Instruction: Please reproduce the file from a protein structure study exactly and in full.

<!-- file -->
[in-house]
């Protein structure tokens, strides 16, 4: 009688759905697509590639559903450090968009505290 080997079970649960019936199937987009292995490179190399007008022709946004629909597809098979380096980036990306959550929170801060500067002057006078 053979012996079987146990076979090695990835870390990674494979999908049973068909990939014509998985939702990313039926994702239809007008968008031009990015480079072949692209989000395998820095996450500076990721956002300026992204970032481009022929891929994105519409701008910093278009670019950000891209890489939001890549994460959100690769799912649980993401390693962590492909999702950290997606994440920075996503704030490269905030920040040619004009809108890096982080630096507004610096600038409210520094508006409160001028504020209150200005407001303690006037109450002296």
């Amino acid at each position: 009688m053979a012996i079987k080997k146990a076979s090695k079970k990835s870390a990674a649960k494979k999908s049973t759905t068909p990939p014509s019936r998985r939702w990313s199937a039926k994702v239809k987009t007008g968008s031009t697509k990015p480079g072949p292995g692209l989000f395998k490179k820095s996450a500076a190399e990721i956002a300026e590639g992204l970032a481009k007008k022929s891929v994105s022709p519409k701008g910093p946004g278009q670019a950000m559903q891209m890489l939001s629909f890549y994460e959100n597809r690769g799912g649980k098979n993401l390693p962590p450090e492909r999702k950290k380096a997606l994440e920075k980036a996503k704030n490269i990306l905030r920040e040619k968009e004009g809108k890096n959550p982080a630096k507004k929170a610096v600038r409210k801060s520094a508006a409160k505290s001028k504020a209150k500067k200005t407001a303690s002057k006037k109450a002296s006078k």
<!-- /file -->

[in-house]
């Protein structure tokens, strides 16, 4: 009688759905697509590639559903450090968009505290 080997079970649960019936199937987009292995490179190399007008022709946004629909597809098979380096980036990306959550929170801060500067002057006078 053979012996079987146990076979090695990835870390990674494979999908049973068909990939014509998985939702990313039926994702239809007008968008031009990015480079072949692209989000395998820095996450500076990721956002300026992204970032481009022929891929994105519409701008910093278009670019950000891209890489939001890549994460959100690769799912649980993401390693962590492909999702950290997606994440920075996503704030490269905030920040040619004009809108890096982080630096507004610096600038409210520094508006409160001028504020209150200005407001303690006037109450002296």
């Amino acid at each position: 009688m053979a012996i079987k080997k146990a076979s090695k079970k990835s870390a990674a649960k494979k999908s049973t759905t068909p990939p014509s019936r998985r939702w990313s199937a039926k994702v239809k987009t007008g968008s031009t697509k990015p480079g072949p292995g692209l989000f395998k490179k820095s996450a500076a190399e990721i956002a300026e590639g992204l970032a481009k007008k022929s891929v994105s022709p519409k701008g910093p946004g278009q670019a950000m559903q891209m890489l939001s629909f890549y994460e959100n597809r690769g799912g649980k098979n993401l390693p962590p450090e492909r999702k950290k380096a997606l994440e920075k980036a996503k704030n490269i990306l905030r920040e040619k968009e004009g809108k890096n959550p982080a630096k507004k929170a610096v600038r409210k801060s520094a508006a409160k505290s001028k504020a209150k500067k200005t407001a303690s002057k006037k109450a002296s006078k």